When I immigrated to America twenty-five years ago, I remember going to the park for a walk and an eight-year-old girl asked me where I was from. She loved my long black hair and I told her I was Indian. She thought I was Native American, and asked me if I had any feathers I could give her. I told her I was from a country far away called India. She was the sweetest girl, and I do not expect an eight-year-old to be familiar with South East Asia. But, I was happy I taught her something that day and I learned something from her too. I did not know Native Americans were called Indians.
Two decades and more later, the face of America is continuing to change. It is a land of immigrants and, according to the 2019 census, the demographic composition of the country is approximately 76 percent White, 18.5 percent Hispanic or Latino, 13.4 percent Black, 5.9 percent Asian and 1.3 percent American Indian.
According to the U.S. census projections, nearly half of the population will be people of color by 2043. Since America is so diverse, it is important to have conversations with our children and teens about diversity and inclusion.
What is Diversity? The simple explanation is that we are different, we are all not the same. The world would be a very boring place if we were all alike. The part to remember is that even though we are unalike, we have to strive for equality; one race is not superior to the other.
I love the definition of diversity given by Jacqueline Woodson who writes that “Diversity is about all of us and about us having to figure out how to walk through this world together.”
It is wonderful to teach our children to be respectful to all people. However, we have to also teach them to be inclusive. Verna Myers rightly says, “Diversity is being invited to the party; inclusion is being asked to dance.”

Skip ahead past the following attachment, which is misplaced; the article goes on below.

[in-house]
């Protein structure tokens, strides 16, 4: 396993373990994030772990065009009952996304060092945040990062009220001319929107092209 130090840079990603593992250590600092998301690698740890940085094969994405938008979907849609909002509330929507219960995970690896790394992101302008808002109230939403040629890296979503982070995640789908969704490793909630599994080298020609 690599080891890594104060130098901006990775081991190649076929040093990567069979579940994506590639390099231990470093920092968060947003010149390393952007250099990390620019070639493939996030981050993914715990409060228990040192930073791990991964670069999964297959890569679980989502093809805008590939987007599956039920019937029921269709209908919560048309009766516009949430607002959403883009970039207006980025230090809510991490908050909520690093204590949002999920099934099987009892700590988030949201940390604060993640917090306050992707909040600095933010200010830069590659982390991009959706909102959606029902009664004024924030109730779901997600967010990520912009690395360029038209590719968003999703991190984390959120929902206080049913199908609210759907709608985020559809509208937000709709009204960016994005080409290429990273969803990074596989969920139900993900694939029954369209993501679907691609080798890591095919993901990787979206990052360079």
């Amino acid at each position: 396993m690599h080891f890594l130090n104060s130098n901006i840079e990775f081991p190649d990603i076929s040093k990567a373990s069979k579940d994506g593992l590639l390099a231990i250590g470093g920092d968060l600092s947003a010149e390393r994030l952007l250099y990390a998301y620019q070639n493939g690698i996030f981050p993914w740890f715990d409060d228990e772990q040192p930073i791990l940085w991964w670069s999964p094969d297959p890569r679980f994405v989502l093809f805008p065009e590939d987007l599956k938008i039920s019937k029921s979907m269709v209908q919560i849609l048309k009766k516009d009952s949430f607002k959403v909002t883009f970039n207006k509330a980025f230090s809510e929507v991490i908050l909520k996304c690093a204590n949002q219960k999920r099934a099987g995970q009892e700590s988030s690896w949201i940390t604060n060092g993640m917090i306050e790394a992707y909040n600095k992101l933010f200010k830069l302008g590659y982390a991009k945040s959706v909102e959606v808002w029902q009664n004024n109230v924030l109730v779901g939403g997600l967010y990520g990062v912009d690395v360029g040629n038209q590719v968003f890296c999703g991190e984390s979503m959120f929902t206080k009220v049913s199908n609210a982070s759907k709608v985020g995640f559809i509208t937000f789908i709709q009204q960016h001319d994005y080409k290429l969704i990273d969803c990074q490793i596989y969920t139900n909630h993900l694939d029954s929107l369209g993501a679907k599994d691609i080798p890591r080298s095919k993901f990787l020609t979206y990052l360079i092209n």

Here are seven ways we can teach our children and teens about diversity and inclusion.
Be a good role model
Our country is very polarized. We all like to live in our own bubbles. Each race feels more comfortable living in neighborhoods with people who look like them. Birds of a feather flock together, after all. We all feel at ease in our own comfort zones.
A few years back, when my son was in elementary school, his friend, who was a Caucasian girl from his class, spent the afternoon with us. I took them to a candy store along with my other two kids. His friend saw some of her family friends passing by the store outside and they were looking at us suspiciously from the store door. Then they came in to make sure this tween girl was okay as she was with a “brown” family. I am glad they checked on her, as you should always look out for kids, but I did feel a little offended that they would think it odd that she is spending time with us.
I have seen that when parents socialize with people of different races, their children are more likely to make friends with kids belonging to different cultures as well. We have to remember that our children do as we do and not just as we say. We have to practice what we preach.
Don’t make generalizations when you talk about a particular race or ethnic group
Sweeping statements such as, “Muslims are terrorists”, “Mexicans are rapists and murderers”, “Asians are bad drivers”, and so on will teach our kids that all the people in a particular group are the same.